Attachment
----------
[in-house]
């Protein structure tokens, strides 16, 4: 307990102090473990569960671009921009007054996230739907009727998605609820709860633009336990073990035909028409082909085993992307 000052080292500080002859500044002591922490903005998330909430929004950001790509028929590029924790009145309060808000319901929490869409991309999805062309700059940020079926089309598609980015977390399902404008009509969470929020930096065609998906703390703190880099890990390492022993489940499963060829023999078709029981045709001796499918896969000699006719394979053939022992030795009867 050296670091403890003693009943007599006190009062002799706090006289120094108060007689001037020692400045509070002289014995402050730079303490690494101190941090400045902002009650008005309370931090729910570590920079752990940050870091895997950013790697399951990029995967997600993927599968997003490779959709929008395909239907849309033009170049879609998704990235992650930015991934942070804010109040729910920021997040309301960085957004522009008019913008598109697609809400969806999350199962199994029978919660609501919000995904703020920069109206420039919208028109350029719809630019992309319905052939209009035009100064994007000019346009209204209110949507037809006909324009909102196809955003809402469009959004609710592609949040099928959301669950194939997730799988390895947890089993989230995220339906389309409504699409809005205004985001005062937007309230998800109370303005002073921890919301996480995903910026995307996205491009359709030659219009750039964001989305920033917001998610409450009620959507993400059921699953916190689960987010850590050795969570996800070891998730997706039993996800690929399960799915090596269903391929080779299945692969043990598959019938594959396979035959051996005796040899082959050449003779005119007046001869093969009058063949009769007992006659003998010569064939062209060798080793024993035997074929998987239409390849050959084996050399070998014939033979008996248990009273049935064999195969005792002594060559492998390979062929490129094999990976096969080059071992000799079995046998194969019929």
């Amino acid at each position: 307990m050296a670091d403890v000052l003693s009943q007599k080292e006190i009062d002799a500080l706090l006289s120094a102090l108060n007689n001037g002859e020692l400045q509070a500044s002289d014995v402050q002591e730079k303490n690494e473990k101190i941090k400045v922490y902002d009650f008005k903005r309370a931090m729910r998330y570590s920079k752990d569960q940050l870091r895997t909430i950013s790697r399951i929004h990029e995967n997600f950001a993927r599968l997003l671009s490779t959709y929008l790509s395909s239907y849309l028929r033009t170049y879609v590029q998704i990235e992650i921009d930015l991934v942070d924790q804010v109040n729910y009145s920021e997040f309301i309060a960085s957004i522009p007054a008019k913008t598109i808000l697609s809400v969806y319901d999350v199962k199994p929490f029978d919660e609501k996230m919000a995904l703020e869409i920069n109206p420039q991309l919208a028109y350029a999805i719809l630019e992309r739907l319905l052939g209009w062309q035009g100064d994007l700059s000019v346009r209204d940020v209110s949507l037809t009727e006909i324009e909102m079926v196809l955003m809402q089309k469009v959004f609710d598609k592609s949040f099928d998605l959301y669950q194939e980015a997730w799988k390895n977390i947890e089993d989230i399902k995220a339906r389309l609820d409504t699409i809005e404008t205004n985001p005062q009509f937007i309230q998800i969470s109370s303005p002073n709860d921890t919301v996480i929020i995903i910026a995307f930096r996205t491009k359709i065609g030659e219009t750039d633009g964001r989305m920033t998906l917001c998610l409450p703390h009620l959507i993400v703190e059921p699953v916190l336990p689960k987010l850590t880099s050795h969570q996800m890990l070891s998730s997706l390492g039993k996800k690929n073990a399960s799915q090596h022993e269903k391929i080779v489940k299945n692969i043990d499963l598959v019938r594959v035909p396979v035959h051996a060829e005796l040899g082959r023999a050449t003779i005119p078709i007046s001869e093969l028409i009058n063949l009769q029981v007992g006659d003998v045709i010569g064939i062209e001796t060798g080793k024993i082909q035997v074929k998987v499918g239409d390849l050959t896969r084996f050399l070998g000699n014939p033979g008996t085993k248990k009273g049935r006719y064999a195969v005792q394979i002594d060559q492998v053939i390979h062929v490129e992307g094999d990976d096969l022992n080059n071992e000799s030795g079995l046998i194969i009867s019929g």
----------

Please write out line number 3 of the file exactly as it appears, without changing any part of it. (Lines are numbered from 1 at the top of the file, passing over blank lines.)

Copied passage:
């Amino acid at each position: 307990m050296a670091d403890v000052l003693s009943q007599k080292e006190i009062d002799a500080l706090l006289s120094a102090l108060n007689n001037g002859e020692l400045q509070a500044s002289d014995v402050q002591e730079k303490n690494e473990k101190i941090k400045v922490y902002d009650f008005k903005r309370a931090m729910r998330y570590s920079k752990d569960q940050l870091r895997t909430i950013s790697r399951i929004h990029e995967n997600f950001a993927r599968l997003l671009s490779t959709y929008l790509s395909s239907y849309l028929r033009t170049y879609v590029q998704i990235e992650i921009d930015l991934v942070d924790q804010v109040n729910y009145s920021e997040f309301i309060a960085s957004i522009p007054a008019k913008t598109i808000l697609s809400v969806y319901d999350v199962k199994p929490f029978d919660e609501k996230m919000a995904l703020e869409i920069n109206p420039q991309l919208a028109y350029a999805i719809l630019e992309r739907l319905l052939g209009w062309q035009g100064d994007l700059s000019v346009r209204d940020v209110s949507l037809t009727e006909i324009e909102m079926v196809l955003m809402q089309k469009v959004f609710d598609k592609s949040f099928d998605l959301y669950q194939e980015a997730w799988k390895n977390i947890e089993d989230i399902k995220a339906r389309l609820d409504t699409i809005e404008t205004n985001p005062q009509f937007i309230q998800i969470s109370s303005p002073n709860d921890t919301v996480i929020i995903i910026a995307f930096r996205t491009k359709i065609g030659e219009t750039d633009g964001r989305m920033t998906l917001c998610l409450p703390h009620l959507i993400v703190e059921p699953v916190l336990p689960k987010l850590t880099s050795h969570q996800m890990l070891s998730s997706l390492g039993k996800k690929n073990a399960s799915q090596h022993e269903k391929i080779v489940k299945n692969i043990d499963l598959v019938r594959v035909p396979v035959h051996a060829e005796l040899g082959r023999a050449t003779i005119p078709i007046s001869e093969l028409i009058n063949l009769q029981v007992g006659d003998v045709i010569g064939i062209e001796t060798g080793k024993i082909q035997v074929k998987v499918g239409d390849l050959t896969r084996f050399l070998g000699n014939p033979g008996t085993k248990k009273g049935r006719y064999a195969v005792q394979i002594d060559q492998v053939i390979h062929v490129e992307g094999d990976d096969l022992n080059n071992e000799s030795g079995l046998i194969i009867s019929g």